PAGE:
Welcome to the chronicle of week 1 of LA FRONTERA. My plan to publish daily dispatches proved to be much too ambitious, so instead I shall be issuing weekly digests of our adventure.
Made it to Abilene in about 11 hours. Dodged a couch in the middle of six lanes of traffic on I-10; called 911 to report it and felt like a good citizen. Incurred some minor vehicle damage due to the wind, but it was nothing a little gaff tape couldn’t fix.
Got into El Paso after about 7 hours. It’s a long way across Texas. Located International Boundary Marker 1, which also marks the commencement point of our journey. Here’s Mark Hainds, Jack Chappell (one of Mark’s Tex-Mex compadres, a group of friends providing logistical support), and me at the marker.
This area was quite surreal. It’s very difficult to find due to a lack of signage, and it’s basically in the middle of a big cement quarry. The Rio Grande trickles by just a few yards away and is holding a moderate population of waterfowl at this time. When we first arrived at the marker on Sunday evening, a Border Patrol agent drove up and inquired as to our business there. After about thirty seconds of explaining, two more vehicles came from nowhere in a cloud of dust. I am pleased to report that they were all quite courteous in the comportment of their duties. This area is heavily patrolled because there is no fence or wall or anything else to keep anyone from stepping across the invisible line that separates the United States and Mexico. Agents are out here constantly, and at night they have a series of floodlight banks that they turn on to light the area and more easily spot illegal activity. In addition to those countermeasures, they also employ thermal and motion sensors and cameras. All in all, it was a very interesting location to begin the adventure.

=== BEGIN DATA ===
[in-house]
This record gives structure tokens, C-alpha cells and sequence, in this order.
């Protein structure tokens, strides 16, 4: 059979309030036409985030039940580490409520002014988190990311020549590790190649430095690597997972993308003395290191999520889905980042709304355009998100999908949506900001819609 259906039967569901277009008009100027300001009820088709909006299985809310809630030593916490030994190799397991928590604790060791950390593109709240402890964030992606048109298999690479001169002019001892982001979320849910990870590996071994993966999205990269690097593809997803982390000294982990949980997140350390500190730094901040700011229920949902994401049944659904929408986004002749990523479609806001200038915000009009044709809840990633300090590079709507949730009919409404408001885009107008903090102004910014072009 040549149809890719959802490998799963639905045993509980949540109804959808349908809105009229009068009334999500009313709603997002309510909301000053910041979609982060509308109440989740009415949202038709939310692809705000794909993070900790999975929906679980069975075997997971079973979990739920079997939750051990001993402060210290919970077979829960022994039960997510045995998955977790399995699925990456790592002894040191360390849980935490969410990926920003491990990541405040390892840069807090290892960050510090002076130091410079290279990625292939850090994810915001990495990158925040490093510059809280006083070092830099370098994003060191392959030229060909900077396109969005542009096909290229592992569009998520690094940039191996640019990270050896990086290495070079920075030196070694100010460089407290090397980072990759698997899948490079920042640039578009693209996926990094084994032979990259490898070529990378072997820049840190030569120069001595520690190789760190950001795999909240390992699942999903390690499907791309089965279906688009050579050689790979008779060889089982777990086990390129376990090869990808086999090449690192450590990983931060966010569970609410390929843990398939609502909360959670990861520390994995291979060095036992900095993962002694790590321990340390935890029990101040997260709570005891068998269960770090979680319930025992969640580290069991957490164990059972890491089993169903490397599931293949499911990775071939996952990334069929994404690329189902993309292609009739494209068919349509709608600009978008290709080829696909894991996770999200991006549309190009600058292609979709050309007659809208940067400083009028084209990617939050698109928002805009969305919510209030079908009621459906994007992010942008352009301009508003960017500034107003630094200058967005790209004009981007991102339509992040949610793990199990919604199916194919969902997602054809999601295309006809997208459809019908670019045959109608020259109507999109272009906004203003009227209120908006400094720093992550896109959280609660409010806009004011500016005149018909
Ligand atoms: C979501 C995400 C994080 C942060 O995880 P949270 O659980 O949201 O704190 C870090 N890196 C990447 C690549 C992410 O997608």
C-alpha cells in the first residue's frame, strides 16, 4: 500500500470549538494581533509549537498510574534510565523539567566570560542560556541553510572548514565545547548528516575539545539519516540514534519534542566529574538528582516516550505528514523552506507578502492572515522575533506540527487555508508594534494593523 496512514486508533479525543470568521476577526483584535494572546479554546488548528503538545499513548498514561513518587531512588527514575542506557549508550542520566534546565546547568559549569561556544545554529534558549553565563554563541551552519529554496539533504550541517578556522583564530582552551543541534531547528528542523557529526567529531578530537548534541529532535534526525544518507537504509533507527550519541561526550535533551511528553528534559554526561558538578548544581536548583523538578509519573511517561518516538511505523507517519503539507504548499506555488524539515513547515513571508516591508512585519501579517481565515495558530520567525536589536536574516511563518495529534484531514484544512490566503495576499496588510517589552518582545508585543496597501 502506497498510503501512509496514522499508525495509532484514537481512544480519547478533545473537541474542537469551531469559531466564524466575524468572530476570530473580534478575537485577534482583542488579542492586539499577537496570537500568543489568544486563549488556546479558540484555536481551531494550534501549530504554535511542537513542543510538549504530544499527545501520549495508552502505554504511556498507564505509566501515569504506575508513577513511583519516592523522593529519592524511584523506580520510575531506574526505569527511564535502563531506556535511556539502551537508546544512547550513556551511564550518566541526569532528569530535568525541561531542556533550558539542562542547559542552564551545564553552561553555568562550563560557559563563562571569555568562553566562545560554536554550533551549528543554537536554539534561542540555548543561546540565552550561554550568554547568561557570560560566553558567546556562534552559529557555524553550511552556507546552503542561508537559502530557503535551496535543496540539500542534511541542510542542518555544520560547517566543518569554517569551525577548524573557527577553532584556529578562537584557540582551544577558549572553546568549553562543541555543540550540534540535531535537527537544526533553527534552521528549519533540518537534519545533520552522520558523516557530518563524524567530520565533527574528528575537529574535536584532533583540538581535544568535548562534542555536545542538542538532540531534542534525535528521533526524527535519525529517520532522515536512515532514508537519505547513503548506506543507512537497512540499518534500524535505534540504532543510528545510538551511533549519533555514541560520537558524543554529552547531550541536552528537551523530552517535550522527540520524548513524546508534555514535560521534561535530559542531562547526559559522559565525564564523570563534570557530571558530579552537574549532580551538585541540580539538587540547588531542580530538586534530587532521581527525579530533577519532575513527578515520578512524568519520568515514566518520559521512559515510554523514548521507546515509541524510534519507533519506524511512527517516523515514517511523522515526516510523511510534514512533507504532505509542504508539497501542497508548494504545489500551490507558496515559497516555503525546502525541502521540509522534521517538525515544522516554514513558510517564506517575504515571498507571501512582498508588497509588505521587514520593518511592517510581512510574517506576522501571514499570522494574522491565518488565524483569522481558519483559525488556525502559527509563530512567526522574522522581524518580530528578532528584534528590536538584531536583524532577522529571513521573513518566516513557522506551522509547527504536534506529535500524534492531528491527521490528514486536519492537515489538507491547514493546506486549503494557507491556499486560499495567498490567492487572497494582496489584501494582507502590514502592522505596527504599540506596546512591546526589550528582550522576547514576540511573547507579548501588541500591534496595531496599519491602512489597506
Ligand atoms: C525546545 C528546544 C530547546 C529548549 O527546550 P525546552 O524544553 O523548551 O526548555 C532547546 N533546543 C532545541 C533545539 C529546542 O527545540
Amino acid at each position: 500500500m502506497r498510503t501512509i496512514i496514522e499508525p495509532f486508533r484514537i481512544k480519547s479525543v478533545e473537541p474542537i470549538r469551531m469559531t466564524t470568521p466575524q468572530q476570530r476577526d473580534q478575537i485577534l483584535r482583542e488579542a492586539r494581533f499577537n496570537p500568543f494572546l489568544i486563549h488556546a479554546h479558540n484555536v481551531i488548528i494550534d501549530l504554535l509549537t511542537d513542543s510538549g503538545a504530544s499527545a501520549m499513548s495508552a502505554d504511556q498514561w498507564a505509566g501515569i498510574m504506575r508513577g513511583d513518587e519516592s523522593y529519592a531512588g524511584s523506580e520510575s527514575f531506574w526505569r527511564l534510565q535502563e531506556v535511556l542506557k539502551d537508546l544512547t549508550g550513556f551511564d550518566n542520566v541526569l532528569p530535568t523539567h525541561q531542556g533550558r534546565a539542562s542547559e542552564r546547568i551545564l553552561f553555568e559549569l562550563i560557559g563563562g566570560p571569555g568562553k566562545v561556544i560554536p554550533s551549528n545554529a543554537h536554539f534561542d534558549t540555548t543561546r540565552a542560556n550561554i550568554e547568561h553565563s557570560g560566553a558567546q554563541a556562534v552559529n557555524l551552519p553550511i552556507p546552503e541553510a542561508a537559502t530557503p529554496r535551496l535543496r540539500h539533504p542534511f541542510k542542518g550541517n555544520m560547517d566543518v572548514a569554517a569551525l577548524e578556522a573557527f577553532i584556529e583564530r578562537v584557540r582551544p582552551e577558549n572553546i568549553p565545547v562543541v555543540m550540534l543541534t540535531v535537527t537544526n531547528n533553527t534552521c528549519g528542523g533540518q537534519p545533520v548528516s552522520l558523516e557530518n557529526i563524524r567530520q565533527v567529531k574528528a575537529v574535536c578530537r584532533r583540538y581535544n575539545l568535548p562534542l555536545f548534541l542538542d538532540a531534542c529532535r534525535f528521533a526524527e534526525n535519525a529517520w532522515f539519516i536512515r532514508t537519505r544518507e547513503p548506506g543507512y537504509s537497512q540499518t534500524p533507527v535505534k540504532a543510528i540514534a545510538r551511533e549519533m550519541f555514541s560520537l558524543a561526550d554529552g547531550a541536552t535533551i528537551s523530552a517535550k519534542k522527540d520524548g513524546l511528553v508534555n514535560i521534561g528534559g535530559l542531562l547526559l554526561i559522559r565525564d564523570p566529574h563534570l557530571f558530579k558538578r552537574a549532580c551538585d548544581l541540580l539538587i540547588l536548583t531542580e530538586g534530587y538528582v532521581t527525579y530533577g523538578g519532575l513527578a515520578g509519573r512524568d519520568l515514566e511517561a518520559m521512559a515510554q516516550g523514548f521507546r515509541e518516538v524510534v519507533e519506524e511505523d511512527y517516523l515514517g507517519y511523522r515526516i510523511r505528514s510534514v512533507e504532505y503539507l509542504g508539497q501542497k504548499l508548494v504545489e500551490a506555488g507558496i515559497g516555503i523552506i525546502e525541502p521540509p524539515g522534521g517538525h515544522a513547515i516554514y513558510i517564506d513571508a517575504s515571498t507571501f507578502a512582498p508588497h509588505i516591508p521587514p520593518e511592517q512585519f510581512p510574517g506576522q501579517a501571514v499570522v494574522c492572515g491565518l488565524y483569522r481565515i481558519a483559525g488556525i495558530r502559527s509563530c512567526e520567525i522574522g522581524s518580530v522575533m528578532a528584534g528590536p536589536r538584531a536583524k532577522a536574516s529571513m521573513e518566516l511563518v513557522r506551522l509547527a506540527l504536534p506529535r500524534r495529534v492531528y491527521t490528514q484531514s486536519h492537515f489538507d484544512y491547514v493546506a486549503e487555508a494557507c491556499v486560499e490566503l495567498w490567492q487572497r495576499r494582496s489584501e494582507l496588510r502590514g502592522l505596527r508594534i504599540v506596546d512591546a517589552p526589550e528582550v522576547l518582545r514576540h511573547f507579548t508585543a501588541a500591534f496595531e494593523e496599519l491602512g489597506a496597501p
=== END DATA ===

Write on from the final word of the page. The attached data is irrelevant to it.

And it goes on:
Began at dawn and ended up in Socorro for a late lunch.
My impression of El Paso is that it is a very clean and safe city, which puts it in stark contrast to Ciudad Juarez just across the river. We stayed right off the UTEP campus and I felt very comfortable in my surroundings. El Paso is a very pedestrian-friendly city with an extensive public-transportation system, and it’s easy to get around regardless of your method of conveyance.
The land gradually depopulates on the way from Socorro to Tornillo. Apartment buildings and parking lots yield to cotton fields and pecan orchards.
Went up to the Scenic Overlook that evening to get some epic time-lapses of the El Paso / Ciudad Juarez international metropolitan area. I decided this was a great opportunity for a three-camera shoot. It was so scenic that I went back the next morning before dawn and got some more good stuff.
That’s the GH4 on the left and the AF100 on the right. If you look closely, you can see our new GoPro Hero 4 on the ledge. It has a really neat feature called “night lapse” that incrementally adjusts the exposure in such a way that lets you get a nice smooth daylight to sunset to evening transition. I got some especially cool stuff as day turned to night with all the auto traffic along I-10 and the air traffic at the airport and Fort Bliss.
The stretch to Fort Hancock is mainly agricultural. There are huge pecan orchards, but the trees themselves aren’t nearly as big as the ones we see in Mississippi. There is also a lot of cotton, which doesn’t look nearly as pretty as what we see in the Delta, but it looks pretty good to basically be growing in the Chihuahua Desert.
The fence/wall runs through most of El Paso, ends somewhere east of there, and is somewhat intermittent until a few miles west of Fort Hancock. There are varying opinions on why these gaps in the fence/wall exist.
Fort Hancock is a remote outpost in Hudspeth County. You may have heard of that county from this movie. It is a giant county that can take an hour and a half just to get across. It is also desperately poor, and fifty dollars gets you this accommodation.